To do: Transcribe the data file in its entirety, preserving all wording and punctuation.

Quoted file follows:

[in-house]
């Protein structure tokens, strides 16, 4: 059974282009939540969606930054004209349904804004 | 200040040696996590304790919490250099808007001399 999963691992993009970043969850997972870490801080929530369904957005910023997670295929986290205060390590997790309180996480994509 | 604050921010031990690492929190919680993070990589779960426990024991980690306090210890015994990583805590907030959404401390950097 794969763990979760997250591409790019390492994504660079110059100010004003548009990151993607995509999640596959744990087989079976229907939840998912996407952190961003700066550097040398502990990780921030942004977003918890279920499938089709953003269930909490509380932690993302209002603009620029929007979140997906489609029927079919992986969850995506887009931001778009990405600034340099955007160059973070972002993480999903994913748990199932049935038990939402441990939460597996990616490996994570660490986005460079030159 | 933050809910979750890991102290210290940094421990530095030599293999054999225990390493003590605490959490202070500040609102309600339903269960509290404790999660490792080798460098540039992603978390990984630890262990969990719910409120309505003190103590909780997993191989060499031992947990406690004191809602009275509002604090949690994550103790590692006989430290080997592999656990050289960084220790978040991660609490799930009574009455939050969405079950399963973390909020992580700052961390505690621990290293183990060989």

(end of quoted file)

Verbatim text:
[in-house]
């Protein structure tokens, strides 16, 4: 059974282009939540969606930054004209349904804004 | 200040040696996590304790919490250099808007001399 999963691992993009970043969850997972870490801080929530369904957005910023997670295929986290205060390590997790309180996480994509 | 604050921010031990690492929190919680993070990589779960426990024991980690306090210890015994990583805590907030959404401390950097 794969763990979760997250591409790019390492994504660079110059100010004003548009990151993607995509999640596959744990087989079976229907939840998912996407952190961003700066550097040398502990990780921030942004977003918890279920499938089709953003269930909490509380932690993302209002603009620029929007979140997906489609029927079919992986969850995506887009931001778009990405600034340099955007160059973070972002993480999903994913748990199932049935038990939402441990939460597996990616490996994570660490986005460079030159 | 933050809910979750890991102290210290940094421990530095030599293999054999225990390493003590605490959490202070500040609102309600339903269960509290404790999660490792080798460098540039992603978390990984630890262990969990719910409120309505003190103590909780997993191989060499031992947990406690004191809602009275509002604090949690994550103790590692006989430290080997592999656990050289960084220790978040991660609490799930009574009455939050969405079950399963973390909020992580700052961390505690621990290293183990060989």